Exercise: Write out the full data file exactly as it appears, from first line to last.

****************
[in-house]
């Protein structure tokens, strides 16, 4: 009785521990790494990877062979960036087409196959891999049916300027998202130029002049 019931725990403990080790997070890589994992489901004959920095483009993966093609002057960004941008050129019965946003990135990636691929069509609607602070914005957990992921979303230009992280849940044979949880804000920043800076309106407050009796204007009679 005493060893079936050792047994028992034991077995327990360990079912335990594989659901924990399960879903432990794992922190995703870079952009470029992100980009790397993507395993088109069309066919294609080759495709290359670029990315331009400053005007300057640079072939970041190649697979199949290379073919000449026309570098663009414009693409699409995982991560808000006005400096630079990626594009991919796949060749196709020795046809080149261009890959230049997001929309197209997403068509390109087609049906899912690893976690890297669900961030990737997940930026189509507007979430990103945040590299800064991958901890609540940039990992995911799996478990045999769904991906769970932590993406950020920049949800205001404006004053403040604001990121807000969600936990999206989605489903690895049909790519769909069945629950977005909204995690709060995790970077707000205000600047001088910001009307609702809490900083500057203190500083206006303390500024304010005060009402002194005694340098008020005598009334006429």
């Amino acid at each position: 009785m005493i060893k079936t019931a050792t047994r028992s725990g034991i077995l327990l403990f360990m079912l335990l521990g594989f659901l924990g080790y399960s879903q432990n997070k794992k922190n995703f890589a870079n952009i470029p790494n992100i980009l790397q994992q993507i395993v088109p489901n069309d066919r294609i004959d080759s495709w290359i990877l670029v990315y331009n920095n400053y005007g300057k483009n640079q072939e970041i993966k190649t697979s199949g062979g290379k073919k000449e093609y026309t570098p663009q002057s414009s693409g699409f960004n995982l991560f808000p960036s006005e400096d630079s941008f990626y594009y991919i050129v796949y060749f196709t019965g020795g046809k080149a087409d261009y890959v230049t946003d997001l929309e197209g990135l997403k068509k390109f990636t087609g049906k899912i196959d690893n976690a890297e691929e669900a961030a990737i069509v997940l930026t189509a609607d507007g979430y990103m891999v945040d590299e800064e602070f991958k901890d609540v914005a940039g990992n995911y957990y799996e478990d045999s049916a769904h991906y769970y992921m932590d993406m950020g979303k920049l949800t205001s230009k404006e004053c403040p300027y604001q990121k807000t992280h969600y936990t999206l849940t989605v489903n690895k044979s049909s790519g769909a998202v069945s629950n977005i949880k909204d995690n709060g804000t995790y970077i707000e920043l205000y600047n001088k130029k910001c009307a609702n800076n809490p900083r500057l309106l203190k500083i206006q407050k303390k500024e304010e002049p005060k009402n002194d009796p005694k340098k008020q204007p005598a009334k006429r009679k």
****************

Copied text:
[in-house]
């Protein structure tokens, strides 16, 4: 009785521990790494990877062979960036087409196959891999049916300027998202130029002049 019931725990403990080790997070890589994992489901004959920095483009993966093609002057960004941008050129019965946003990135990636691929069509609607602070914005957990992921979303230009992280849940044979949880804000920043800076309106407050009796204007009679 005493060893079936050792047994028992034991077995327990360990079912335990594989659901924990399960879903432990794992922190995703870079952009470029992100980009790397993507395993088109069309066919294609080759495709290359670029990315331009400053005007300057640079072939970041190649697979199949290379073919000449026309570098663009414009693409699409995982991560808000006005400096630079990626594009991919796949060749196709020795046809080149261009890959230049997001929309197209997403068509390109087609049906899912690893976690890297669900961030990737997940930026189509507007979430990103945040590299800064991958901890609540940039990992995911799996478990045999769904991906769970932590993406950020920049949800205001404006004053403040604001990121807000969600936990999206989605489903690895049909790519769909069945629950977005909204995690709060995790970077707000205000600047001088910001009307609702809490900083500057203190500083206006303390500024304010005060009402002194005694340098008020005598009334006429």
């Amino acid at each position: 009785m005493i060893k079936t019931a050792t047994r028992s725990g034991i077995l327990l403990f360990m079912l335990l521990g594989f659901l924990g080790y399960s879903q432990n997070k794992k922190n995703f890589a870079n952009i470029p790494n992100i980009l790397q994992q993507i395993v088109p489901n069309d066919r294609i004959d080759s495709w290359i990877l670029v990315y331009n920095n400053y005007g300057k483009n640079q072939e970041i993966k190649t697979s199949g062979g290379k073919k000449e093609y026309t570098p663009q002057s414009s693409g699409f960004n995982l991560f808000p960036s006005e400096d630079s941008f990626y594009y991919i050129v796949y060749f196709t019965g020795g046809k080149a087409d261009y890959v230049t946003d997001l929309e197209g990135l997403k068509k390109f990636t087609g049906k899912i196959d690893n976690a890297e691929e669900a961030a990737i069509v997940l930026t189509a609607d507007g979430y990103m891999v945040d590299e800064e602070f991958k901890d609540v914005a940039g990992n995911y957990y799996e478990d045999s049916a769904h991906y769970y992921m932590d993406m950020g979303k920049l949800t205001s230009k404006e004053c403040p300027y604001q990121k807000t992280h969600y936990t999206l849940t989605v489903n690895k044979s049909s790519g769909a998202v069945s629950n977005i949880k909204d995690n709060g804000t995790y970077i707000e920043l205000y600047n001088k130029k910001c009307a609702n800076n809490p900083r500057l309106l203190k500083i206006q407050k303390k500024e304010e002049p005060k009402n002194d009796p005694k340098k008020q204007p005598a009334k006429r009679k």